MARTÍNEZ: Now, how did officials respond to these lawsuits and the revelations of this unauthorized interrogation space?

PROCELL: Well, Chief of Police Murphy Paul and Mayor Sharon Weston Broome seemed to be caught by surprise when the news broke. Shortly afterwards, the mayor appeared on our local talk show "Louisiana Considered."


SHARON WESTON BROOME: Well, of course I was appalled to hear what was being alleged to take place there at that facility. And as a result of our initial review and based on information that I received from Chief Paul, I decided to permanently close the facility.

PROCELL: Also, the Street Crimes Unit that was using the warehouse has been disbanded while the investigation is underway, with two officers put on administrative leave just this week.

MARTÍNEZ: And how did the FBI get involved with this?

PROCELL: Mayor Broome announced that at a press conference this week. That's new. Chief Paul said that he asked the FBI for help and said his department would cooperate with any federal investigation. But a spokesperson with the FBI office in New Orleans was more vague. They didn't confirm or deny that the agency was investigating.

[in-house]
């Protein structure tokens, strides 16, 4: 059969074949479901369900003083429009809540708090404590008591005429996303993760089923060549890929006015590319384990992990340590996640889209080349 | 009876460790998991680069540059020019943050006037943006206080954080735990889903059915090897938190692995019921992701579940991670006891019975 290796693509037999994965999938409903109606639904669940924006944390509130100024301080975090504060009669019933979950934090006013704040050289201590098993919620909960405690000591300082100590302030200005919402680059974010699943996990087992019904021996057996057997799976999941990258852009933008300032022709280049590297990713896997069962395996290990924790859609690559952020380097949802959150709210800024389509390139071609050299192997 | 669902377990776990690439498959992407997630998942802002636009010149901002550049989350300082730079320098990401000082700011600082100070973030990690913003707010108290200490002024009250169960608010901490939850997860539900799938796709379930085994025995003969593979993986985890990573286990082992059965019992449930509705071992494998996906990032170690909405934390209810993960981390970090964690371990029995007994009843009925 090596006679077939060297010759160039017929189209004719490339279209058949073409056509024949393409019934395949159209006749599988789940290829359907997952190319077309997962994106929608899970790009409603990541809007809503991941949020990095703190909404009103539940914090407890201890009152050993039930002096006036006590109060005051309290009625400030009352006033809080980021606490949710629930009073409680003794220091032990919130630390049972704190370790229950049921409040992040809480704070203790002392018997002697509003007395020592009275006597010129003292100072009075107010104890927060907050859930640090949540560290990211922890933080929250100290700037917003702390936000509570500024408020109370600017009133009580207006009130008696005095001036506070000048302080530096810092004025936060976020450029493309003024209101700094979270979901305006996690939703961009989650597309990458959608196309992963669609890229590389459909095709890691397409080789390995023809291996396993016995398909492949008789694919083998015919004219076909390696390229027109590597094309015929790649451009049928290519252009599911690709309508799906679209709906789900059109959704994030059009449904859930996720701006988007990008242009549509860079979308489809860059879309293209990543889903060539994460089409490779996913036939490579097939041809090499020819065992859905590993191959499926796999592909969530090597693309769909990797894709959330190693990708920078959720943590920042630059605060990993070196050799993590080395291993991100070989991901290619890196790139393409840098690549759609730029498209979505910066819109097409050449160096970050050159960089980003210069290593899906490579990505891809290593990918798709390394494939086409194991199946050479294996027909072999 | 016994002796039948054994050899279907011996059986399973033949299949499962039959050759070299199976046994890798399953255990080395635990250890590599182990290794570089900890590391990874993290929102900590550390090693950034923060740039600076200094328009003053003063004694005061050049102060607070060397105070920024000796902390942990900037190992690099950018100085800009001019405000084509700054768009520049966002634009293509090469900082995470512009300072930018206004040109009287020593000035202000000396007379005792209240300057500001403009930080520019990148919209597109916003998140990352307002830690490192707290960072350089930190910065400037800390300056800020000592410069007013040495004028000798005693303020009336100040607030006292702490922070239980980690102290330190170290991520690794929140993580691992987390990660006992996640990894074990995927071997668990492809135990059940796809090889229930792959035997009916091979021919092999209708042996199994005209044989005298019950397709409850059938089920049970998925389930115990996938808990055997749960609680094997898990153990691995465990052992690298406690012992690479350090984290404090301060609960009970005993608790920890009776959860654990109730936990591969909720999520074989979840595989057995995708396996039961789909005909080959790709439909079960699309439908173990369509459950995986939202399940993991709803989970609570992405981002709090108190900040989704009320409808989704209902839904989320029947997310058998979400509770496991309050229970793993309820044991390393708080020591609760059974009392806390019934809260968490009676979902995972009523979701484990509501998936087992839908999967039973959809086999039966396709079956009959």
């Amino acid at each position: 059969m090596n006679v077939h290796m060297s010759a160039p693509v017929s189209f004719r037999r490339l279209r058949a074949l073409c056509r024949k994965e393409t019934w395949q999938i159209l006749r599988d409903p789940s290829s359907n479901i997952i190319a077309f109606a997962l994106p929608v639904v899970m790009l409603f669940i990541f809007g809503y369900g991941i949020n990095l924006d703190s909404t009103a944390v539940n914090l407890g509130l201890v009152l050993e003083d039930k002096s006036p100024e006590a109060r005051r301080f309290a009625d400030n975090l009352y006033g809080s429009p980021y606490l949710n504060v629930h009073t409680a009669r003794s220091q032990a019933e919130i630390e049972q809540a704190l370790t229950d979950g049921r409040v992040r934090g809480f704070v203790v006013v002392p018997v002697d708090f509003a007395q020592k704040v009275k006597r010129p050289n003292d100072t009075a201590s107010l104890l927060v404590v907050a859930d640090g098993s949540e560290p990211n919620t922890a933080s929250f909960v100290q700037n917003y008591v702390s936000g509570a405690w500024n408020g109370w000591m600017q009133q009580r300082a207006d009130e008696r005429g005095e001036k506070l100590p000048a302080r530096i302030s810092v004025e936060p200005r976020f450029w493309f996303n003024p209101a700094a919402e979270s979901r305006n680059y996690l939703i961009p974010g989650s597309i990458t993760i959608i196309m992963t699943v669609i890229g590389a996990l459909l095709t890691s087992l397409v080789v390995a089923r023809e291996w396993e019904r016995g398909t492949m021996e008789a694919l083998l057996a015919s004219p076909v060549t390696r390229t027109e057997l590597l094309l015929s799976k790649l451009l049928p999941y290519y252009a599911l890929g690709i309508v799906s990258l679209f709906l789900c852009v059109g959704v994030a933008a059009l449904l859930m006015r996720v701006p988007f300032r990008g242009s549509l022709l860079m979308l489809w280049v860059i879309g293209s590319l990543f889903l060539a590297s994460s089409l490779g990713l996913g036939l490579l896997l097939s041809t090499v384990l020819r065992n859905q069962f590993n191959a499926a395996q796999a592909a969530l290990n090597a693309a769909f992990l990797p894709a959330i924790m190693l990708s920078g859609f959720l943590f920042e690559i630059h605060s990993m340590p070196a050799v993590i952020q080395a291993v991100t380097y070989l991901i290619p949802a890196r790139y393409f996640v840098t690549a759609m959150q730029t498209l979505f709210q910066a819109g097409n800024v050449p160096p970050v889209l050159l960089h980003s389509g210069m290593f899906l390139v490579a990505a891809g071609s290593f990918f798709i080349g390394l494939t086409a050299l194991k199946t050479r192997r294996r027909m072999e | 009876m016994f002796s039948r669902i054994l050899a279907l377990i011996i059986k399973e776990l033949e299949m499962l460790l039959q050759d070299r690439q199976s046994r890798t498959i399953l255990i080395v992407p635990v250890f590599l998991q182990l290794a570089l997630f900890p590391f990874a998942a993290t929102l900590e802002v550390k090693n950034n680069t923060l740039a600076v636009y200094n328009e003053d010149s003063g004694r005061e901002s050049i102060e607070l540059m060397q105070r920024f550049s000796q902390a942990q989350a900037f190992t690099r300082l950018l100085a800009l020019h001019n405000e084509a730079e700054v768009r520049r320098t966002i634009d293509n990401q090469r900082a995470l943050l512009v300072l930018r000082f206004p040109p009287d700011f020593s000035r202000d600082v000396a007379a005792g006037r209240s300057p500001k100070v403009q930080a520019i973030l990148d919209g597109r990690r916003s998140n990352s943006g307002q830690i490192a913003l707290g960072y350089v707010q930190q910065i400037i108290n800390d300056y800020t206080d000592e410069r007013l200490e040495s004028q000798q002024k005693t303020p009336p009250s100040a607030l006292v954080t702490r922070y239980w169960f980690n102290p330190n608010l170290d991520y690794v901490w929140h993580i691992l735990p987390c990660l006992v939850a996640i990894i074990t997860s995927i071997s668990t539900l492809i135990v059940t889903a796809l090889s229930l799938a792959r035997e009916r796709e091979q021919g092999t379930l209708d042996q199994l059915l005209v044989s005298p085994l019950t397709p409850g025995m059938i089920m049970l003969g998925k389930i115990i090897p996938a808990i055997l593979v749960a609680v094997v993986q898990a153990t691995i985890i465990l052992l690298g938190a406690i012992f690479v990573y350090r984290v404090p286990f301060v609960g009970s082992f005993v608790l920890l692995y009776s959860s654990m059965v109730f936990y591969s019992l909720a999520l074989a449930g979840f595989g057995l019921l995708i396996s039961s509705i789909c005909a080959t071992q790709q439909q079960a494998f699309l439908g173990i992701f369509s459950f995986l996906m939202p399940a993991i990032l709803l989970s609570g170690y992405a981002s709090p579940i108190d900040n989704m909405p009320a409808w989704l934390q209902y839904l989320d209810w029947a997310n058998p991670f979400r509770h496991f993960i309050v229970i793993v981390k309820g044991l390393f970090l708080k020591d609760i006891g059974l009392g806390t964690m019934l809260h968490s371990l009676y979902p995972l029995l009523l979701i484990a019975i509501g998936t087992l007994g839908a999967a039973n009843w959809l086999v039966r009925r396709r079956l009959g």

MARTÍNEZ: That's Aubry Procell with member station WRKF in Baton Rouge. Thank you very much.

PROCELL: Thank you. Transcript provided by NPR, Copyright NPR.

NPR transcripts are created on a rush deadline by an NPR contractor. This text may not be in its final form and may be updated or revised in the future. Accuracy and availability may vary. The authoritative record of NPR’s programming is the audio record.

Leila Fadel is a national correspondent for NPR based in Los Angeles, covering issues of culture, diversity, and race.
A Martínez
A Martínez is one of the hosts of Morning Edition and Up First. He came to NPR in 2021 and is based out of NPR West.